There is no advantage to the UK - or indeed the EU - adopting a short-term approach to regulation that seeks to manipulate the choices of individual firms. 

We recognise the importance of the single market, a level playing field and fair and open competition.

In the end - it is the strengths of our infrastructure, the talent of our people and the even-handedness of our regulatory approach that will ensure that London retains its competitive advantage and remains the location of choice within the EU.

Budget – support for business

As I’ve said before, Governments can’t create wealth; businesses create growth and last week’s Budget was clear that we need to support businesses to ensure that the recovery is secured.

To that end, the Budget announced help for 500,000 SMEs - cutting business rates for one year from October. The Federation of Small Businesses say this is the third biggest cost after salaries and rents, and it will ensure that 345,000 businesses pay no business rates.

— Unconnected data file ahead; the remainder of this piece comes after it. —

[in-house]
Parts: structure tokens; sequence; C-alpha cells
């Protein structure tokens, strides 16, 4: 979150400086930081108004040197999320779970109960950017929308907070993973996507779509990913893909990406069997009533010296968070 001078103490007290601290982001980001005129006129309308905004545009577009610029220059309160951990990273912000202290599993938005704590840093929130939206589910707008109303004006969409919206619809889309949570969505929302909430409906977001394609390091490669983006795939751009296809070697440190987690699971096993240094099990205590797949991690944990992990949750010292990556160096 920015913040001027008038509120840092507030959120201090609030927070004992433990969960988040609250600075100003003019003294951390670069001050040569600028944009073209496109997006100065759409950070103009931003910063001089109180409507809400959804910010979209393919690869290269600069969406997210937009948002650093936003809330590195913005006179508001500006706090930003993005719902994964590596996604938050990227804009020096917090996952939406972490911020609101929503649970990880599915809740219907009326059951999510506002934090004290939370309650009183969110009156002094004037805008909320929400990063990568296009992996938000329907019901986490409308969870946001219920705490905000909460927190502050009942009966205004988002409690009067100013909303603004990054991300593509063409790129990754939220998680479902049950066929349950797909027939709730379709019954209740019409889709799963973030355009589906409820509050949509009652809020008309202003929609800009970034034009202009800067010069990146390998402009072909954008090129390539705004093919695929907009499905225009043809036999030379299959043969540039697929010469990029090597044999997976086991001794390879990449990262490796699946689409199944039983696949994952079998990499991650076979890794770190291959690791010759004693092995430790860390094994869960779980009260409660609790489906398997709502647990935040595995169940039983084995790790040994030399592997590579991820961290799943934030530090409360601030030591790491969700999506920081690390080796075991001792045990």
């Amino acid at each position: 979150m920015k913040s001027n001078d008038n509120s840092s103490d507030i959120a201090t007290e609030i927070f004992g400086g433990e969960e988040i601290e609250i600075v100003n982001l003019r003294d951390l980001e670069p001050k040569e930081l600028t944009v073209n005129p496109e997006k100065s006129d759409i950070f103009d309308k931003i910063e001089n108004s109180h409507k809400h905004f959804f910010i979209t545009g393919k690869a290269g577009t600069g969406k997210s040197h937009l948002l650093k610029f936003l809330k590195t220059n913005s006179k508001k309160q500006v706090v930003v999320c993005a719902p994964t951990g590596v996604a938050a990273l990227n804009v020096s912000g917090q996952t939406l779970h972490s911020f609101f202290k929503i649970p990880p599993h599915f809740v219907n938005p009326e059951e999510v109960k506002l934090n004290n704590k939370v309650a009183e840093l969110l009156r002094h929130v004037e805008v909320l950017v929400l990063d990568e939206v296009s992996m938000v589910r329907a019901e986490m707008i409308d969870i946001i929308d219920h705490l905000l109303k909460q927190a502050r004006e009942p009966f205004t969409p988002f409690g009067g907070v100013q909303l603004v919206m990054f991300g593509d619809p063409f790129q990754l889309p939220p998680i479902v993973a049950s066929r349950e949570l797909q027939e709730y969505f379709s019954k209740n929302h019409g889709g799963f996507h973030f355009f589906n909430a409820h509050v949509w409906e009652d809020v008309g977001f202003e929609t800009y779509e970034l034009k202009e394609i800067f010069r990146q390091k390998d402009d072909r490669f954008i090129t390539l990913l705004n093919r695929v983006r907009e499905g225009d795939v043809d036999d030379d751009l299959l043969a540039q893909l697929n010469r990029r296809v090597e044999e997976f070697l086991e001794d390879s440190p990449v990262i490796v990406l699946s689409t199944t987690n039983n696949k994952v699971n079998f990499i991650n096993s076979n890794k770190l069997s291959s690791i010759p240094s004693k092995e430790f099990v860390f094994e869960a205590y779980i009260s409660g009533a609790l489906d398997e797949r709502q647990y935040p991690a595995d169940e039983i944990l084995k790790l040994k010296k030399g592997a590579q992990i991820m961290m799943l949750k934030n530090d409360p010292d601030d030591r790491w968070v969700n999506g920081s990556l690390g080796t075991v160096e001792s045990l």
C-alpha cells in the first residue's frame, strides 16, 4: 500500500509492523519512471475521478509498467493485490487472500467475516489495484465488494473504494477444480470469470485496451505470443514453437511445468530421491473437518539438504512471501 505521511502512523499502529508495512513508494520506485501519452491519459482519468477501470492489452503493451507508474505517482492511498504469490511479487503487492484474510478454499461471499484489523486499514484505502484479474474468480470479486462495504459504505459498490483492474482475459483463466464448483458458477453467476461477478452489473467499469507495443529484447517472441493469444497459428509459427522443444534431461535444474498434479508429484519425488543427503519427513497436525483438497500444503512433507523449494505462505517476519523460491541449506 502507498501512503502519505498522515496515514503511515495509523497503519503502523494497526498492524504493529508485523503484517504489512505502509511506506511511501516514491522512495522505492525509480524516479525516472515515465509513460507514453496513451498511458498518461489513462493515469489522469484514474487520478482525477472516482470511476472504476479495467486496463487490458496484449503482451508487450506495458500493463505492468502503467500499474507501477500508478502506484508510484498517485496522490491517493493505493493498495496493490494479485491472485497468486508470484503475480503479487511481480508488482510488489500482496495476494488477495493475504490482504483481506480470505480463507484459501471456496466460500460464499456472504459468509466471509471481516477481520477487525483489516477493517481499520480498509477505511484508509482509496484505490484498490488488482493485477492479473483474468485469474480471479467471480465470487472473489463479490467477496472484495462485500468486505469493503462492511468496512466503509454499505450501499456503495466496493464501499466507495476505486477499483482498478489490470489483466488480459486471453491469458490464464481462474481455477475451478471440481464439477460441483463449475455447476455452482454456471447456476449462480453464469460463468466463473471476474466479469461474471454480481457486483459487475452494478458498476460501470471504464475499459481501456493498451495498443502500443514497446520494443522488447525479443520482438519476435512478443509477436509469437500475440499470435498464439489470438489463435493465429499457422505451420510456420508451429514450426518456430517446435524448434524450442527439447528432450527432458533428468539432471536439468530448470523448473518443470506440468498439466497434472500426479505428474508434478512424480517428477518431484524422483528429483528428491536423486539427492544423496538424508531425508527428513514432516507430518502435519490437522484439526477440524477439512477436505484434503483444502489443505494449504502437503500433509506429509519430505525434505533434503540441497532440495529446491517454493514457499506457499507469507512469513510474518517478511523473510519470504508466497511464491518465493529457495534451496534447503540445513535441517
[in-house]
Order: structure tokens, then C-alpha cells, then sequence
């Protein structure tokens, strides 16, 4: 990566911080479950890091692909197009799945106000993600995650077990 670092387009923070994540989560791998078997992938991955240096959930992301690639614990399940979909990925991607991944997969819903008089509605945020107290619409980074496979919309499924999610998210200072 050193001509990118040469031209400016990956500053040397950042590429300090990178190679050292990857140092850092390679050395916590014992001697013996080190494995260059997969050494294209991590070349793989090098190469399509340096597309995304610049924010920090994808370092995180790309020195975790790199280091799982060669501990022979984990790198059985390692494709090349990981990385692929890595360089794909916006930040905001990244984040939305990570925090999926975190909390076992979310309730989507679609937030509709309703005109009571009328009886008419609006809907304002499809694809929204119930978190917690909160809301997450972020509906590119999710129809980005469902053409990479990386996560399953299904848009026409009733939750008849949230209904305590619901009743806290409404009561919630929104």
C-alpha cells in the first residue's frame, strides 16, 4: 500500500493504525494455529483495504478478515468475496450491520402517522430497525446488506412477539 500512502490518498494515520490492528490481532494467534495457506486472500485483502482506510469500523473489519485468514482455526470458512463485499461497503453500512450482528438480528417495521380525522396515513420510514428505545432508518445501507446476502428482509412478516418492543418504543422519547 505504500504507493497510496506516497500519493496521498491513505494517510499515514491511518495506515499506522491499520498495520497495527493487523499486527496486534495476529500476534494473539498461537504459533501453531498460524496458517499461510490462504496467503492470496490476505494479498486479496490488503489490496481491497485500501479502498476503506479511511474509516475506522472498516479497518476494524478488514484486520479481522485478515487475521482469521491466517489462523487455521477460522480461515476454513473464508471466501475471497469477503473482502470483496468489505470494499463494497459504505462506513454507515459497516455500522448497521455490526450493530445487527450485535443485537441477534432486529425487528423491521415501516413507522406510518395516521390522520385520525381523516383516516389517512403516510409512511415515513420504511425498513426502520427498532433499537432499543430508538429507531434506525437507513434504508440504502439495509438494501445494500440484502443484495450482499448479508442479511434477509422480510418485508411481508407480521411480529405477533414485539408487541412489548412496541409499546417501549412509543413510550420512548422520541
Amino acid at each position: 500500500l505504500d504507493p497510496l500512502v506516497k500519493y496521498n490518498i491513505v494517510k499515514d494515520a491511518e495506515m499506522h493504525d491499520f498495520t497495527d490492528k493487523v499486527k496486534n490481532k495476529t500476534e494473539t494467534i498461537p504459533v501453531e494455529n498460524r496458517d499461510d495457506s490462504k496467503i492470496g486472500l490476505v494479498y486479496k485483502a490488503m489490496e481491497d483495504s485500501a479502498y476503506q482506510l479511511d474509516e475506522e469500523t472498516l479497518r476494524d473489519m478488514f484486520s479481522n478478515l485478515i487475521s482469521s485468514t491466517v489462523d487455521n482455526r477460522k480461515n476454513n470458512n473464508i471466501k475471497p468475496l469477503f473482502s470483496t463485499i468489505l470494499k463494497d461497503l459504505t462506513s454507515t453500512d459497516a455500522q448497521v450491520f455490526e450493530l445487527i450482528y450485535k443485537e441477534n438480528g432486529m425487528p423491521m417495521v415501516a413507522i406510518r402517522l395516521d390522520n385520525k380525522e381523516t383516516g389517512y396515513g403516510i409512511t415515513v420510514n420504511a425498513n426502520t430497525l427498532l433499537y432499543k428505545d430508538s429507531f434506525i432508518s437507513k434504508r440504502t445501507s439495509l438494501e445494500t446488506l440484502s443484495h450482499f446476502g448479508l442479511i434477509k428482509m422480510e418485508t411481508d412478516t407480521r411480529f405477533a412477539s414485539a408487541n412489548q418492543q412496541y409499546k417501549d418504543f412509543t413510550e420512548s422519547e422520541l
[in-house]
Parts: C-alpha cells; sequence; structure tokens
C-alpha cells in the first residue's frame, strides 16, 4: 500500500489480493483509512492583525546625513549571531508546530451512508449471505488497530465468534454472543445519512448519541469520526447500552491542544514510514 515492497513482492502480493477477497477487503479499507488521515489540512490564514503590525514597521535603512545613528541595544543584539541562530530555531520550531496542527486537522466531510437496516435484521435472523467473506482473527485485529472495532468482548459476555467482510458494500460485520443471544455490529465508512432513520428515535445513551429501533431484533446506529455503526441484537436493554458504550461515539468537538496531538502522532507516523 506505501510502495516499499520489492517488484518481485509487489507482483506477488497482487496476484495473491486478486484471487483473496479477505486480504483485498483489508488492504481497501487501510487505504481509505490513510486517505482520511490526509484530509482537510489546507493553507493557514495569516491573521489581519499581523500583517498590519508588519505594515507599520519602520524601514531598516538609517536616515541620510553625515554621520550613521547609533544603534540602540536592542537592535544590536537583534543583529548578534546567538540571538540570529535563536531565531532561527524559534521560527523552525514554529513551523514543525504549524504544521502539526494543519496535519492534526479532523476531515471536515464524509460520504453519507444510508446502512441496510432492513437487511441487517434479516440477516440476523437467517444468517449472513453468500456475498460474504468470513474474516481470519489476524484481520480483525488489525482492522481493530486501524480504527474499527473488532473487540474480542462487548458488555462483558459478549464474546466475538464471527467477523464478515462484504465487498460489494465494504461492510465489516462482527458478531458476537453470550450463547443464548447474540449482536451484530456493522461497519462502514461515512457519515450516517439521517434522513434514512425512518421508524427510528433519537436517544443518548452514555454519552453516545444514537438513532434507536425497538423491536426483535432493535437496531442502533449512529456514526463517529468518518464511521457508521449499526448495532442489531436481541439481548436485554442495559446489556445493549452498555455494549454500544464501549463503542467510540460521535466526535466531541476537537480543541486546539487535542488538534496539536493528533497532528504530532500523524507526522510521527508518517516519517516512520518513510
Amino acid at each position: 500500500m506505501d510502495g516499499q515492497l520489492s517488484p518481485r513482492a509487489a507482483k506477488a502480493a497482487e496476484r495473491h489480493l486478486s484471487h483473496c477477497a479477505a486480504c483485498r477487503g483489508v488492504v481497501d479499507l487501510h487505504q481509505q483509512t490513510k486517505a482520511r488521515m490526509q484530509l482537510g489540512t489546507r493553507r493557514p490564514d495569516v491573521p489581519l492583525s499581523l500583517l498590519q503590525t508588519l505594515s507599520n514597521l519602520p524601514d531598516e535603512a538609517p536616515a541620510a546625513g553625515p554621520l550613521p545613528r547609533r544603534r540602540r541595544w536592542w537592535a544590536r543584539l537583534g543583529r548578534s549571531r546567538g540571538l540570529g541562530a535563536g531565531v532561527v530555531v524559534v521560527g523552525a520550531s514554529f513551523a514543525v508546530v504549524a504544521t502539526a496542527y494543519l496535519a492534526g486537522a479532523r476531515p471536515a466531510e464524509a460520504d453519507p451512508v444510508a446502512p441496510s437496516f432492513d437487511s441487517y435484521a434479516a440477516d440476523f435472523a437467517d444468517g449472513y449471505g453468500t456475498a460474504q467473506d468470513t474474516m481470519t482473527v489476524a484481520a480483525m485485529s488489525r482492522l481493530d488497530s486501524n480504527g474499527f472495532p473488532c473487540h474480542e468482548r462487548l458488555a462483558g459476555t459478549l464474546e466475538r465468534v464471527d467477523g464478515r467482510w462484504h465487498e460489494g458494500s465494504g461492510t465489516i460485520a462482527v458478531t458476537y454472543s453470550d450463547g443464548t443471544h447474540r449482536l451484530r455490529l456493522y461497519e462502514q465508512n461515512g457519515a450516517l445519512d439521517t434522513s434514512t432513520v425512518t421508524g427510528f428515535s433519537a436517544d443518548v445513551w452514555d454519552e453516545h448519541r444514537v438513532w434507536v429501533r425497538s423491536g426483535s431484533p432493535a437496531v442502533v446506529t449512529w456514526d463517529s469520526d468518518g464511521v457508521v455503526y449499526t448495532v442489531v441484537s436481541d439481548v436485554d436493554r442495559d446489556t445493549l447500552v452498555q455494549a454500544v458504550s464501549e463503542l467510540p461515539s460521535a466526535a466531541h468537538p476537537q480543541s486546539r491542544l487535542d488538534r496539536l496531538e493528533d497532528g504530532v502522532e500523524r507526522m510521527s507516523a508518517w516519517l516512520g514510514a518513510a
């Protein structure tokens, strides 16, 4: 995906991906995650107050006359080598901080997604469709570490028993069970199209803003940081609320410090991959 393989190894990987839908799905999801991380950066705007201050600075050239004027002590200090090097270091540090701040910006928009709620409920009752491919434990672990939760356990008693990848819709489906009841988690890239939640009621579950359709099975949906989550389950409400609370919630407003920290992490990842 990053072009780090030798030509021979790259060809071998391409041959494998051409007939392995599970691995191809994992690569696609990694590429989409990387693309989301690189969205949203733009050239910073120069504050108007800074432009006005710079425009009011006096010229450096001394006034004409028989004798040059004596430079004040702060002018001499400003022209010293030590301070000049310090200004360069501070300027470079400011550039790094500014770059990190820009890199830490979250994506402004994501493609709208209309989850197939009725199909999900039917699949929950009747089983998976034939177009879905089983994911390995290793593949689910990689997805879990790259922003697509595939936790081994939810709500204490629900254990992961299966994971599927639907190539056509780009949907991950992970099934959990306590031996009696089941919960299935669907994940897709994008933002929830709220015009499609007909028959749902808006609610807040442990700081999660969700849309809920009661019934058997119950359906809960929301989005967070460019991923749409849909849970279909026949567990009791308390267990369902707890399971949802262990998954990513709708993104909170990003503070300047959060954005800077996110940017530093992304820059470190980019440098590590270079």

We are also doubling the Annual Investment Allowance to £100,000, increasing the Entrepreneurs Relief lifetime limit to £2 million, and continuing ‘Time to Pay’, which has proved invaluable in assisting cash flow management.

We have also rolled up the multiple public sector investment funds in to UK Finance for Growth, which brings together over £4bn of funds, including the Growth Capital Fund, to provide finance for growing SMEs.

And building on the recommendations of the Glover Review, the Budget announced that the proportion of central government contracts that go to SMEs will increase by 15 per cent. .

This could mean new business worth an extra £3bn from central government alone and up to £15bn across the wider public sector.

In the long-term, we need to ensure that the choices we make now create the right conditions for growth in the future.

To do this, we need to invest in our human capital. The Budget announced extra funding for 20,000 university places, concentrating on the Science, Technology, Engineering and Mathematics skills which will drive future innovation and growth.